That said, the art of this book is good and has a classic anime feel to it. The colour palette is rich, as would be expected of this sort of book, and there are no surprises with the panels looking much like anything that's been seen a hundred times before in either Voltron or Robotech. Because of this, if you're inclined to read this type of comic, I'm not going out on a limb in telling you that you already know exactly what you're getting.  

All above images from Robotech Voltron #1 (December 2013) 
But overall the story just lacked a coherent punch to really excite me. Make no mistake, I'm very forgiving of these first issues and will pick up the second. But this is largely on the strength of my affection towards these properties rather than the first issue. Things could turn around, but as things stand it's unlikely I’ll buy #3. For that to happen the second issue will have to have much stronger story-telling and give us more of the great characters we know from both of these properties. Combining these two properties was a cool idea, but because it's otherwise a lacklustre comic book, issue #1 of Robotech Voltron only gets 2.5/5 STARS.

Wednesday, December 25, 2013

Merry Christmas from WGTB!

I would like to wish all of my readers a very Merry Christmas and Happy New Year. 

May your holiday be filled with good cheer and fun with family and friends. And may your 2014 be filled with lots of great sci-fi stories and comic books. Talk to you soon!

Image from National Publications (DC Comics) Comic Cavalcade #9 (Winter 1945)

Sunday, December 22, 2013

WGTB Reviews Two Generals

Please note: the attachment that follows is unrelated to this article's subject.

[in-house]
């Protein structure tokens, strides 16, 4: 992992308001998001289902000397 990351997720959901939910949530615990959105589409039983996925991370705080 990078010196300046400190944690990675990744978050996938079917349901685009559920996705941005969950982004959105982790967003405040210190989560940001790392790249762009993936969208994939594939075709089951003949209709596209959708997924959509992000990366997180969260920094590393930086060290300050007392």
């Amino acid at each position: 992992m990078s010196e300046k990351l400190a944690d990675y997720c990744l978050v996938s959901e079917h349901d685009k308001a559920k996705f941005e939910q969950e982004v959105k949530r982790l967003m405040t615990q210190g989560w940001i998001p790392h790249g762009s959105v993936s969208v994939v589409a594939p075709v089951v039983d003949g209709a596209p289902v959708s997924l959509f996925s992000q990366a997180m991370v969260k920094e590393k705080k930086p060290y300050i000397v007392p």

I remember back in 2005 when I prepared a eulogy for my grandfather. I wanted to write something that was both short and enjoyable, yet grasped the gravitas of a long and distinguished aviation career that began as a fighter pilot in the early 1940s. Coming from small town Saskatchewan, Grandpa learned to fly in Canada before heading to Britain and eventually fighting over North Africa and Europe, ultimately surviving the war and returning to a career as a bush and corporate pilot. Being a humble man, Grandpa never bragged about his remarkable career but would occasionally sprinkle his conversations with fascinating stories about the various adventures he had during the war at Christmas and Easter dinners or at the mutual birthday parties we celebrated (I was born on his 57th birthday).  

Two Generals, Scott Chantler, McClelland & Stewart, 2010, pp. 145, C$ 27.99
I mention Grandpa because he came to mind as I read Two Generals, a graphic book by Canadian writer and artist Scott Chantler. In Two Generals Chantler tells the story of his own grandfather, Law Chantler and Law's best friend Jack Chrysler who both fought in the same war my grandfather did. Grandpa is also the reason that, while I don't normally review books almost four years old, I had to write this piece to tell my readers how much I enjoyed it.

Two Generals is a story about two friends serving in the Second World War. The book was written and drawn by one of these men's grandsons. All images from Two Generals.